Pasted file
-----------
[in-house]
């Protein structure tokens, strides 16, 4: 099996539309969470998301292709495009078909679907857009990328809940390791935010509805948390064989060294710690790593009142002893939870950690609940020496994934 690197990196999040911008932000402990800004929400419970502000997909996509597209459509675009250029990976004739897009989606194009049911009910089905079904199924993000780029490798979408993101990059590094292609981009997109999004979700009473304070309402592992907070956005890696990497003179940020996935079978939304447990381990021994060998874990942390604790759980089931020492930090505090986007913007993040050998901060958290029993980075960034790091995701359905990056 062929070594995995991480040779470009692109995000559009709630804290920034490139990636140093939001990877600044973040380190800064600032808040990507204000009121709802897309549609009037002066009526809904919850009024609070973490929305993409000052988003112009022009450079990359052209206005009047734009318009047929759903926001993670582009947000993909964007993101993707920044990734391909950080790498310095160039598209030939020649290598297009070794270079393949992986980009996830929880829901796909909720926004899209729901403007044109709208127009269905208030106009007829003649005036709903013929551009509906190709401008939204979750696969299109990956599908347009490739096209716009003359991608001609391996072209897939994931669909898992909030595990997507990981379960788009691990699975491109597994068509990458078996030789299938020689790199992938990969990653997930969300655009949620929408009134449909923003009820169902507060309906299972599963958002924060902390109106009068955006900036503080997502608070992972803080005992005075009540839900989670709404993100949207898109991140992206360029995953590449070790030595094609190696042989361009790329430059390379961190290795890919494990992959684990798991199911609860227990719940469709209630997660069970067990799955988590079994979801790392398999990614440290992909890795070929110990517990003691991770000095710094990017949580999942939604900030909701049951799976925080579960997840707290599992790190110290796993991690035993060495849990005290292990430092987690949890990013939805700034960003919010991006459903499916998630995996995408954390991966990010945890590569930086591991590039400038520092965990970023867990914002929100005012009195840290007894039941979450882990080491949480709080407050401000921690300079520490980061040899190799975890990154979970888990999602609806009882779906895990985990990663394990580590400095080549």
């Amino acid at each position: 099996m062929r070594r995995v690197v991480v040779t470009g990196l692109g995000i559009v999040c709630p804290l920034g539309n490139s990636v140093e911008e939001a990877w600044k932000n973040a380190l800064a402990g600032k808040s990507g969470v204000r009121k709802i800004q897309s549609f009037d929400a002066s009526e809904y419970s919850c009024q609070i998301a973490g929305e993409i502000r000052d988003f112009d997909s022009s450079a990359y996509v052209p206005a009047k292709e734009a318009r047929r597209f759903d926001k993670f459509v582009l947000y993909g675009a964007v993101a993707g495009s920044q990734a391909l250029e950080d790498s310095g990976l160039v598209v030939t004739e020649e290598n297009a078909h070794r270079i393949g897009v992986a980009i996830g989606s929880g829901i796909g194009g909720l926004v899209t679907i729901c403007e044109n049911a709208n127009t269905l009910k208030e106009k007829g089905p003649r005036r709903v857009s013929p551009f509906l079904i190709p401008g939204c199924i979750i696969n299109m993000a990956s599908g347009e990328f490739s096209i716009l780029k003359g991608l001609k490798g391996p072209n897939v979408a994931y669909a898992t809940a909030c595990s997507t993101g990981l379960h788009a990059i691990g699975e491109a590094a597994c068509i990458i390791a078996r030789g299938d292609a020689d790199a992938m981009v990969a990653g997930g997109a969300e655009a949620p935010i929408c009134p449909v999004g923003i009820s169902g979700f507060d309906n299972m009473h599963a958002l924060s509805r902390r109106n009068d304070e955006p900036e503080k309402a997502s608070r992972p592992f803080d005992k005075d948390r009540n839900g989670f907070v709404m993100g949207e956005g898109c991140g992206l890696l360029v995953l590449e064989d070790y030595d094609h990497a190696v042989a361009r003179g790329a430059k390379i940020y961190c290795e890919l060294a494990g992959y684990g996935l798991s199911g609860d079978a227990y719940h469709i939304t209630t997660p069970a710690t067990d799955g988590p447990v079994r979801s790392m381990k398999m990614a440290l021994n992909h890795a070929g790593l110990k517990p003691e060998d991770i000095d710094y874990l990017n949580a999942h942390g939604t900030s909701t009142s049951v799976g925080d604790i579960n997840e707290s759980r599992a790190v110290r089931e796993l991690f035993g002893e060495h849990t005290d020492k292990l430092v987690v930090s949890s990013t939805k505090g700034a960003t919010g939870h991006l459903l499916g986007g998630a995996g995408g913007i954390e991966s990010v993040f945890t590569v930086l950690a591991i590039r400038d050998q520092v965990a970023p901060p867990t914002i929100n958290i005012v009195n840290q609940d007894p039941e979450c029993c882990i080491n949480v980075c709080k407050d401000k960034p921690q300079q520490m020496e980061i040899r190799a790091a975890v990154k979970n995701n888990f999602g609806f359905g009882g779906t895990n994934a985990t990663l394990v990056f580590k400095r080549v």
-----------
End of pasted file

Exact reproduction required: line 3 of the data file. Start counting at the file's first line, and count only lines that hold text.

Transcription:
């Amino acid at each position: 099996m062929r070594r995995v690197v991480v040779t470009g990196l692109g995000i559009v999040c709630p804290l920034g539309n490139s990636v140093e911008e939001a990877w600044k932000n973040a380190l800064a402990g600032k808040s990507g969470v204000r009121k709802i800004q897309s549609f009037d929400a002066s009526e809904y419970s919850c009024q609070i998301a973490g929305e993409i502000r000052d988003f112009d997909s022009s450079a990359y996509v052209p206005a009047k292709e734009a318009r047929r597209f759903d926001k993670f459509v582009l947000y993909g675009a964007v993101a993707g495009s920044q990734a391909l250029e950080d790498s310095g990976l160039v598209v030939t004739e020649e290598n297009a078909h070794r270079i393949g897009v992986a980009i996830g989606s929880g829901i796909g194009g909720l926004v899209t679907i729901c403007e044109n049911a709208n127009t269905l009910k208030e106009k007829g089905p003649r005036r709903v857009s013929p551009f509906l079904i190709p401008g939204c199924i979750i696969n299109m993000a990956s599908g347009e990328f490739s096209i716009l780029k003359g991608l001609k490798g391996p072209n897939v979408a994931y669909a898992t809940a909030c595990s997507t993101g990981l379960h788009a990059i691990g699975e491109a590094a597994c068509i990458i390791a078996r030789g299938d292609a020689d790199a992938m981009v990969a990653g997930g997109a969300e655009a949620p935010i929408c009134p449909v999004g923003i009820s169902g979700f507060d309906n299972m009473h599963a958002l924060s509805r902390r109106n009068d304070e955006p900036e503080k309402a997502s608070r992972p592992f803080d005992k005075d948390r009540n839900g989670f907070v709404m993100g949207e956005g898109c991140g992206l890696l360029v995953l590449e064989d070790y030595d094609h990497a190696v042989a361009r003179g790329a430059k390379i940020y961190c290795e890919l060294a494990g992959y684990g996935l798991s199911g609860d079978a227990y719940h469709i939304t209630t997660p069970a710690t067990d799955g988590p447990v079994r979801s790392m381990k398999m990614a440290l021994n992909h890795a070929g790593l110990k517990p003691e060998d991770i000095d710094y874990l990017n949580a999942h942390g939604t900030s909701t009142s049951v799976g925080d604790i579960n997840e707290s759980r599992a790190v110290r089931e796993l991690f035993g002893e060495h849990t005290d020492k292990l430092v987690v930090s949890s990013t939805k505090g700034a960003t919010g939870h991006l459903l499916g986007g998630a995996g995408g913007i954390e991966s990010v993040f945890t590569v930086l950690a591991i590039r400038d050998q520092v965990a970023p901060p867990t914002i929100n958290i005012v009195n840290q609940d007894p039941e979450c029993c882990i080491n949480v980075c709080k407050d401000k960034p921690q300079q520490m020496e980061i040899r190799a790091a975890v990154k979970n995701n888990f999602g609806f359905g009882g779906t895990n994934a985990t990663l394990v990056f580590k400095r080549v």